Will Oil continue to fall? That is still a question with no definitive answer. But as I emphasized in my latest article on Oil, there's a growing chance of an Oil rebound. And even if an Oil rebound doesn't eventually materialize it's prudent to have a strategy in place. In this article, we'll focus on a strategy that is slightly less common. Of course, you could just take a naked bet on an Oil-oriented currency, e.g. the Norwegian Krone or the Canadian Loonie. But those trades could easily and quickly tank if the signals for an Oil rebound turn out to be false. So what is this unconventional way? Don't short/buy a petro currency against a currency unrelated to oil (e.g. Dollar, Yen or Euro). Instead, buy or sell a petro currency vs. a peer that is deemed a commodity currency, but a non-petro one. That could prove to be a much safer play.
Trading Correlated Currencies Reduces Risk
When you trade correlated currencies against each other, such as the NOK and Aussie, you have a reduced upside. While that's a true statement, there are also big benefits. When there is a short-term gap in performance, there is a higher likelihood that this gap will close. And that provides an opportunity that is rather easy to spot. Then, too, the downside is also more limited, so while the profit might be reduced so are the risks. In fact, if you compare the potential of correlated trades vs. uncorrelated, those trends tend to be slower moving and generate fewer profits. However, it compensates the investor with more certainty (the gaps almost always close), making them less volatile and less risky.
Of course, there is a caveat. In this case, you have to know how to do your homework and spot the gaps that are cyclical. For example, the gap in performance between the NOK and the Ruble, both commodity currencies, is not cyclical. That’s because it is largely driven by sanctions imposed on Russia that won’t soon be lifted. What about a gap between the CAD and the Aussie or between the NOK and the Aussie? Well, either gap could be closed if Oil rebounds. That, then, is clearly cyclical.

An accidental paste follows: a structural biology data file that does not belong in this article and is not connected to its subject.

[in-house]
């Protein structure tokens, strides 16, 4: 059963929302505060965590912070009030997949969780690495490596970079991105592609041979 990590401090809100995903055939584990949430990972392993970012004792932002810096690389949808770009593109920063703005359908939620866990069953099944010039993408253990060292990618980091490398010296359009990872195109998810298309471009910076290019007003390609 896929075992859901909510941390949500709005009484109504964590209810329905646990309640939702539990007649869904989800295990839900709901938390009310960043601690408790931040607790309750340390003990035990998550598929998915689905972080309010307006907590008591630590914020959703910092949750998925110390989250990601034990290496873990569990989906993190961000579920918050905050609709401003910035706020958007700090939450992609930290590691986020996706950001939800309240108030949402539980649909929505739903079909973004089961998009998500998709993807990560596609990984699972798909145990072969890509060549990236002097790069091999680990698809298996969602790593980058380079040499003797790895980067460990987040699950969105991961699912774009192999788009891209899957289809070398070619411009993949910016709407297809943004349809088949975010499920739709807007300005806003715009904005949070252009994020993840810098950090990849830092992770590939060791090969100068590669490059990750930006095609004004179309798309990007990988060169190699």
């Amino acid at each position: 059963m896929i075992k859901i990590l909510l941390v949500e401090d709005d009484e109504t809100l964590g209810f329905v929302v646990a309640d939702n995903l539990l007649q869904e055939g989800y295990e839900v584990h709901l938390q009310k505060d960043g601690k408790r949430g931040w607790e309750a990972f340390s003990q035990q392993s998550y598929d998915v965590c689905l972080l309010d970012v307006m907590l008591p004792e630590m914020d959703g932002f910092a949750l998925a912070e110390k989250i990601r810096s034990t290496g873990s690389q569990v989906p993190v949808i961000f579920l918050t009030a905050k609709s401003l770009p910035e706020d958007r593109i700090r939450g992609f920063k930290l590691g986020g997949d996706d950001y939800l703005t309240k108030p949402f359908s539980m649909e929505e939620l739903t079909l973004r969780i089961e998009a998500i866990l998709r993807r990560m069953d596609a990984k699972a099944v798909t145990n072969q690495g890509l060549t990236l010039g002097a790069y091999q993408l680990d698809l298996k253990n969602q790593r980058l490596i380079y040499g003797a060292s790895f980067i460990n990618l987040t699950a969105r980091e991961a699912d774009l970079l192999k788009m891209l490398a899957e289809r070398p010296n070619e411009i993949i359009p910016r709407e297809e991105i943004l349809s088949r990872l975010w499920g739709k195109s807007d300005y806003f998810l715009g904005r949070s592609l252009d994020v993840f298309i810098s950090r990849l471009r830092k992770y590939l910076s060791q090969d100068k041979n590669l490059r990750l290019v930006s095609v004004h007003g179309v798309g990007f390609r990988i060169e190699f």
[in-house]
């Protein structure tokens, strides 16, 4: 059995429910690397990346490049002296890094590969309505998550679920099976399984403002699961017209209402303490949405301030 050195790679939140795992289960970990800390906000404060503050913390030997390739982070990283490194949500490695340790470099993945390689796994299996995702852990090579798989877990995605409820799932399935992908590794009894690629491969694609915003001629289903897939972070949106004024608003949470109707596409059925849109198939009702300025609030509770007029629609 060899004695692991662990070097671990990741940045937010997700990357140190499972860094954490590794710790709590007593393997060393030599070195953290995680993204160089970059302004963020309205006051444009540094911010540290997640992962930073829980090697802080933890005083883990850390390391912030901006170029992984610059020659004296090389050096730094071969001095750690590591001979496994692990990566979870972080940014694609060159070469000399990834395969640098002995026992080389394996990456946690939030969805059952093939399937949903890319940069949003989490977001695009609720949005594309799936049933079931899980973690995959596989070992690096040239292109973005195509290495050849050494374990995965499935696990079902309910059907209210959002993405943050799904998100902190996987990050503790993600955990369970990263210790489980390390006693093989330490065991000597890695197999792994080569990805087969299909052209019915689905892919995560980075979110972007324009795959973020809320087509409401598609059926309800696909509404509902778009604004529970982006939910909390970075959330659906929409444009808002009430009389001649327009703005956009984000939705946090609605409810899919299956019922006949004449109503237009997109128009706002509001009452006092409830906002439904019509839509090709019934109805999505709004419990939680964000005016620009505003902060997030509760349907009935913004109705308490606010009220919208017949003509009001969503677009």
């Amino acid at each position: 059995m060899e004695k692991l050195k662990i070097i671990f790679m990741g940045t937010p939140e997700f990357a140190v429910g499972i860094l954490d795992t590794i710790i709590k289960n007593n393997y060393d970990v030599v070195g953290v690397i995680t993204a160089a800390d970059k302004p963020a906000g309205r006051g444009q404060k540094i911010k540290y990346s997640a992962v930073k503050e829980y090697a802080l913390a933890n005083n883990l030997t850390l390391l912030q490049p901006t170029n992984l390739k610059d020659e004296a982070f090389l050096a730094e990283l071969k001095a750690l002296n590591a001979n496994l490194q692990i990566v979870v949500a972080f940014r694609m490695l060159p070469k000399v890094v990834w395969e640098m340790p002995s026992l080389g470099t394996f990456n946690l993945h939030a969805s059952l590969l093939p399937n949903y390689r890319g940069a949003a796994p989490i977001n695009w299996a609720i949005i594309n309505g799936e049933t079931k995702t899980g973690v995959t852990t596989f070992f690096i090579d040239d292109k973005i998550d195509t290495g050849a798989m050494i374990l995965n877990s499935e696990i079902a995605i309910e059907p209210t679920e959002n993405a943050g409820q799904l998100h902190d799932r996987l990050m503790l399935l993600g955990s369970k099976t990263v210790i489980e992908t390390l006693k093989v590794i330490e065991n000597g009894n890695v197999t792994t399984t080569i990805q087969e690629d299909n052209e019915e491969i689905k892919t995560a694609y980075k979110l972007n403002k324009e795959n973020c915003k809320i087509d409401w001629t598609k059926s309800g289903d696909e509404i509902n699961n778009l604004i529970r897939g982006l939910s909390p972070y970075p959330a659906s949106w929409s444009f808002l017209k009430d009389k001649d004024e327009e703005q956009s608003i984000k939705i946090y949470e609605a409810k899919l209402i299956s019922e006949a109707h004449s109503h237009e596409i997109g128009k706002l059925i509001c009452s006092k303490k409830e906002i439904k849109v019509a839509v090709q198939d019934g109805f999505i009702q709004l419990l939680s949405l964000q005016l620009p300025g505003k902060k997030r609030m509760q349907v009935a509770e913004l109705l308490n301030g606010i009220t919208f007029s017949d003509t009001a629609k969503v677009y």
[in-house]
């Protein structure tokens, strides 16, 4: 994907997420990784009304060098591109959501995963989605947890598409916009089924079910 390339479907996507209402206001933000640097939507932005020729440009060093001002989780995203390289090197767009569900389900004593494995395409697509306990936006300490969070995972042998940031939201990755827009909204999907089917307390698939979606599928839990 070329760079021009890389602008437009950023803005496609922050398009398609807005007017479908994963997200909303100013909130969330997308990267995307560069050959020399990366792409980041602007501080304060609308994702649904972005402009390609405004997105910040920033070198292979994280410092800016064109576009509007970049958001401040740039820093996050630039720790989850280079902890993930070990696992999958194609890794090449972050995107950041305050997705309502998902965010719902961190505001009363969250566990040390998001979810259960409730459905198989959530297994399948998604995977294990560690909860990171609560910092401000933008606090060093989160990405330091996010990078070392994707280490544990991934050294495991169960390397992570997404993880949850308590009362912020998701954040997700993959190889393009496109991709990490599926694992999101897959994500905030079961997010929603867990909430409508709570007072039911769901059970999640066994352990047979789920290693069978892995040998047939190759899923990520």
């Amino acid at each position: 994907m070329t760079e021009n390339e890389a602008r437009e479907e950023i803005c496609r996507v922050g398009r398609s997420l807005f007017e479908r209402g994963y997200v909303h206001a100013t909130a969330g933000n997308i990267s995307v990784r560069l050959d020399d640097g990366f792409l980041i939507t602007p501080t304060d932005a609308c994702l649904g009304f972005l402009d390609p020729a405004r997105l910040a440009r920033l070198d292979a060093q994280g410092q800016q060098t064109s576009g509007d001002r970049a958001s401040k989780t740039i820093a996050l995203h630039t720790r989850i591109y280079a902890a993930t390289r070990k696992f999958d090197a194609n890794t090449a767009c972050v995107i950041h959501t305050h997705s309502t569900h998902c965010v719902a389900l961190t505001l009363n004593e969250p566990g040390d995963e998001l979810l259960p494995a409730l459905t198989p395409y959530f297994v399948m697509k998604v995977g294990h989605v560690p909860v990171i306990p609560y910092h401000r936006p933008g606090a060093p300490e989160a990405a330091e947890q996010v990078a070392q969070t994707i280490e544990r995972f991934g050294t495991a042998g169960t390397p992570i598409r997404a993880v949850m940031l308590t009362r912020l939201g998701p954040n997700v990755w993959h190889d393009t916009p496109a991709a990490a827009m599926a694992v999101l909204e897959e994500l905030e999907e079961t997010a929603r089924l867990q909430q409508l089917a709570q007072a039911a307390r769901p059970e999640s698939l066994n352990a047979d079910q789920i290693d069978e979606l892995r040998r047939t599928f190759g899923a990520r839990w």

Down to Practice – NOK vs. AUD
Let's say you want to play an oil rebound if/when it occurs but are afraid of being hit if it proves wrong. When you buy a currency such as the NOK against a currency such as the Aussie you have some sort of downside protection. Why? When/if commodities fall, both currencies will lose and your trade won’t incur losses. That likely wouldn't be the case if you had taken an outright bet on the NOK against say the Dollar or Yen.
Meanwhile, what if Oil does bounce back? With the Krone more oriented towards Oil than the Aussie and less oriented to China, you might even gain some upside. Below is a classic example of just this scenario; how the Aussie and the Krone traded against the Dollar. Since February 2014, as oil prices tumbled, the NOK has lost roughly 35% of its value. Over the same period, the Aussie shed roughly 23% of its value. Essentially, the Aussie outperformed the NOK by 12% which is not too bad for an FX trade. And it's much less riskier than the 35% and 23% losses incurred on the Aussie or NOK trades against the Dollar. Given China's severe doldrums, the case for taking the opposite trade (and betting that the gap will close) could potentially yield roughly 12% in the next months.
Chart courtesy of Yahoo Finance
Look for my post next week.
INO.com Contributor - Forex
Disclosure: This article is the opinion of the contributor themselves. The above is a matter of opinion provided for general information purposes only and is not intended as investment advice. This contributor is not receiving compensation (other than from INO.com) for their opinion.